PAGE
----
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My mother is in a furor because the grapevine that she planted last spring and which flourished last year is now infested with little black bugs. From what I can tell, they seem to be flea beetles. (Are those thousands of tiny black spots they have left everywhere feces or eggs?)

I’ve read conflicting information about them being a problem, not being a problem, even being beneficial. She is sure that the level of damage they are doing is certainly harmful since they have already pretty much destroyed most of the few leaves that have managed to bloom so far this year.

The vine is not on the ground; it grows up around the porch (she intends it to be used as a sort of privacy hedge when it thickens), so some pest-management techniques like row-covers or growing repellent companion plants around it likely will not work (also, there are already lots of birds that frequent the area all day and they don’t seem to help).

Can anybody advise on how harmful they are and of a way to deal with them? (Preferably something not involving pesticides since they are poison, cost money, and would require searching town for a supply.)

Figure 1: Vine configuration enter image description here

Figure 2: Leaf damage enter image description here

Figure 3: Army of beetles enter image description here

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5 Answers 5

In "The Organic Gardener's Handbook of Natural Disease and Pest Control", p. 265 talks about Flea Beetles. The adults chew holes in the leaves, the larvae feed on the roots.

They suggest:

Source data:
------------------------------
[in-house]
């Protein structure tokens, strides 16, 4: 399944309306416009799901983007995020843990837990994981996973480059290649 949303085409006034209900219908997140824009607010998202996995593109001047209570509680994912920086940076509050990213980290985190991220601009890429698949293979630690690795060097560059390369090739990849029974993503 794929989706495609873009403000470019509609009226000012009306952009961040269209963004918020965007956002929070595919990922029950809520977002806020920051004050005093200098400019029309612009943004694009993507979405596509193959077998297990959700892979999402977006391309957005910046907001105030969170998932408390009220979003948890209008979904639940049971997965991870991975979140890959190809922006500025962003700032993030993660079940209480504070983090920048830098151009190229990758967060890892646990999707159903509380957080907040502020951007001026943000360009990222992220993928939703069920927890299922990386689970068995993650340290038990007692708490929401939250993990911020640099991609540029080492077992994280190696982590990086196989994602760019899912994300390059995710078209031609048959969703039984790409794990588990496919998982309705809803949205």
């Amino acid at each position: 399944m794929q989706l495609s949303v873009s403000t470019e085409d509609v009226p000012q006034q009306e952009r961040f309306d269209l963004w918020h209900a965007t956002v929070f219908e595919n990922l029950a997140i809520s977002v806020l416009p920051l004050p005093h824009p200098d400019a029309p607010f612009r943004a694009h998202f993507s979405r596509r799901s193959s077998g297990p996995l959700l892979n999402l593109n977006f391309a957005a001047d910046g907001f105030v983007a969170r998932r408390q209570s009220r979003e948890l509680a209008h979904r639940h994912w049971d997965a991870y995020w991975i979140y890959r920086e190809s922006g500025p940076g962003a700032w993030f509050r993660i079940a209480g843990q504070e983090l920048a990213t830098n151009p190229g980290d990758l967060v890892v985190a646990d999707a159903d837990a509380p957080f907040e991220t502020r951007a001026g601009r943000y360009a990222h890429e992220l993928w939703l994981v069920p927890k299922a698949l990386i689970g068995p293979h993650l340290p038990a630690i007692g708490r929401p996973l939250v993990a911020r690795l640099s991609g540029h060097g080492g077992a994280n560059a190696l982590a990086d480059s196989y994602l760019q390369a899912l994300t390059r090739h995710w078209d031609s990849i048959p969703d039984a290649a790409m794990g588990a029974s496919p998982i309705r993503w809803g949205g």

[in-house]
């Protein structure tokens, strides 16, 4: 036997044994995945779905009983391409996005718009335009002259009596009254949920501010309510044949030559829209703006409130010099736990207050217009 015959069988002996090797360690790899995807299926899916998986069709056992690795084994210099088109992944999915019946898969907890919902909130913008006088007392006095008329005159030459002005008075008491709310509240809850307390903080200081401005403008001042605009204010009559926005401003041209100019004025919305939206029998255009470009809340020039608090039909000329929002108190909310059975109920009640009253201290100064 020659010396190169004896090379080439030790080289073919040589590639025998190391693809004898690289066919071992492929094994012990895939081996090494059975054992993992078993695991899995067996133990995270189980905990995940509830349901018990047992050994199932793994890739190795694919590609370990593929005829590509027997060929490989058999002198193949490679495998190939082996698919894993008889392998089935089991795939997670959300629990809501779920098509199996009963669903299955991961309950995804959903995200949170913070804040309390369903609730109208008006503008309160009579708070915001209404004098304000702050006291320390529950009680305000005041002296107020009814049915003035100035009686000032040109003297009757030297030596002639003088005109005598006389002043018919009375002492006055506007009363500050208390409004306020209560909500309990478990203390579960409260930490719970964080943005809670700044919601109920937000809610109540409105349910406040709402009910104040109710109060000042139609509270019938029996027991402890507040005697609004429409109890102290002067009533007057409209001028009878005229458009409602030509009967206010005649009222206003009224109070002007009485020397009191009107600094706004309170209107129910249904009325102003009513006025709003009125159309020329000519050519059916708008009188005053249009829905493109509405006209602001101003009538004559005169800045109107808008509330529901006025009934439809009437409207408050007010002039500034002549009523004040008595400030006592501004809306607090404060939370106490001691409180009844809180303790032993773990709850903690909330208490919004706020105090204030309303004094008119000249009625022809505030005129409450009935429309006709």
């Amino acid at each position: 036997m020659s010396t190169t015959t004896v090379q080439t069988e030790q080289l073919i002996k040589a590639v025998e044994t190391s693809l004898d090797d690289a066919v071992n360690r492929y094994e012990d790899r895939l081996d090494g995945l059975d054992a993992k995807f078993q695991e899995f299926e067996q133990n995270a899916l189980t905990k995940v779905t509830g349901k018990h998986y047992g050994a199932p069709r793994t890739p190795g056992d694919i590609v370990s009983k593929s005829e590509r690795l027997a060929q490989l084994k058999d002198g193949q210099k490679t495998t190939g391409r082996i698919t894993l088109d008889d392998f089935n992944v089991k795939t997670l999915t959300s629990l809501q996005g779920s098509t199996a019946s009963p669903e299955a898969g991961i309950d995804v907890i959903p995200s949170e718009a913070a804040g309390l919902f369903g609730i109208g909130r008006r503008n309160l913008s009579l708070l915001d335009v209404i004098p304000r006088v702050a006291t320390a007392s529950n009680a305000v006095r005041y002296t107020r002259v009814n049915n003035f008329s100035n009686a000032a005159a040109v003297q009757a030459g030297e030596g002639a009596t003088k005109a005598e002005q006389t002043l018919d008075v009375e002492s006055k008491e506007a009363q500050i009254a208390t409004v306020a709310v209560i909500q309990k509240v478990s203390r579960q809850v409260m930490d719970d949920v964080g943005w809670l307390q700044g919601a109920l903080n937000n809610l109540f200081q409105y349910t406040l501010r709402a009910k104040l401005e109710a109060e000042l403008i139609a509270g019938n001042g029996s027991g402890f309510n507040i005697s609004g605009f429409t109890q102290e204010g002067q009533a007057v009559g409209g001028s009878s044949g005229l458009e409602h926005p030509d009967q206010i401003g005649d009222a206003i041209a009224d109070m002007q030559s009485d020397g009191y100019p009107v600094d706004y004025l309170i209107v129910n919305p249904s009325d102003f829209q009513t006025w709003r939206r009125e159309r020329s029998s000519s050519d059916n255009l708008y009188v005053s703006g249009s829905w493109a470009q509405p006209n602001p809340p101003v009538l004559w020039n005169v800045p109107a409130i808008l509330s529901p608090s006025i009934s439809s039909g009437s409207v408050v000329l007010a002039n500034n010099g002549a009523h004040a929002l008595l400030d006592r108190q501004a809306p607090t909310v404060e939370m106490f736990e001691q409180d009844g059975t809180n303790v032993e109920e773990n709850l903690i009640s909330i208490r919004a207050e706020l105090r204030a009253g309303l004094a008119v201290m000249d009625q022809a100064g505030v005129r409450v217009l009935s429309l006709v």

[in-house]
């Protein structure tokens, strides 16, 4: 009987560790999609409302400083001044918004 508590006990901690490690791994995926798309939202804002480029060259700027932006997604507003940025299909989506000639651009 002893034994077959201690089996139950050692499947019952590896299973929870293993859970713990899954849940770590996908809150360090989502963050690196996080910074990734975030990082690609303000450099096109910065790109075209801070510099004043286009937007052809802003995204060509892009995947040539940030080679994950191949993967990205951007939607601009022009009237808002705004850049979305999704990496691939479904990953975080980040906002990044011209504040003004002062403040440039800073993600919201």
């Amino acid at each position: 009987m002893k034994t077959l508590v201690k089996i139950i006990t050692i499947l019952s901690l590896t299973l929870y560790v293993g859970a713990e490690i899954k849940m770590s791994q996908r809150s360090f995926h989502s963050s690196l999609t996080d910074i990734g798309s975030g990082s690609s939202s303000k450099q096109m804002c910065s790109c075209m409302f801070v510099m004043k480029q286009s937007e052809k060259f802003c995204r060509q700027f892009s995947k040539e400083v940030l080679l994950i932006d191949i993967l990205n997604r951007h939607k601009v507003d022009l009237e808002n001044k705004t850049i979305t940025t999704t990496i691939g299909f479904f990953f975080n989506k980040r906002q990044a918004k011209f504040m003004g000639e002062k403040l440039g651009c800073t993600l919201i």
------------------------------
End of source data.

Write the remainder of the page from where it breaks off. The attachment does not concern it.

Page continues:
• using garlic spray or kaolin clay to repel the beetles
  • use parasitic nematodes on the roots to control larvae
  • as a last resort, use Beauveria bassiana or spinosad; you may need to repeat treatment

They note that problems are worse during drought; watering may help.

It's worth noting that spinosad, pyrethrin, and diatomaceous earth are broad-spectrum insecticides: they will likely kill your flea beetles, but they also kill beneficials like honeybees.

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I saw garlic, hot peppers, and mint recommended, so I suggested making a pungent spray with them. In the meantime she tried an idea of her own, so we'll try the spray if it doesn't work. –  Synetech May 14 '12 at 19:55

I found these suggestions for commercial grape growers here which confirms @Grady Player suggestion.

They do note that

...treatment with a broad-spectrum insecticide is effective against adults migrating to grapevines from their hibernation sites, but timing is very critical.

At the time larvae and beetles are feeding on the upper surface of grape leaves, they are easily controlled by spraying.

I do not recommend soap to control beetles as they have tough shells. A more effective alternative is spraying with a pyrethrin compound or dusting with a diatomaceous earth.

Cleaning up the area by removing old leaves and branches and working over the soil nearby in the spring to expose overwintering adults is another possible control.

I cannot find any agreement on planting marigolds to deter beetles. Some say yes, many say no.

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the problem with insecticidal soap is that is not too different from herbicidal soap, and on tender young growth it may just kill them both... I agree with the pyrethrin, that may be good, maybe plant some marigolds at the base of the plant to slow them when they pupate. –  Grady Player May 7 '12 at 16:51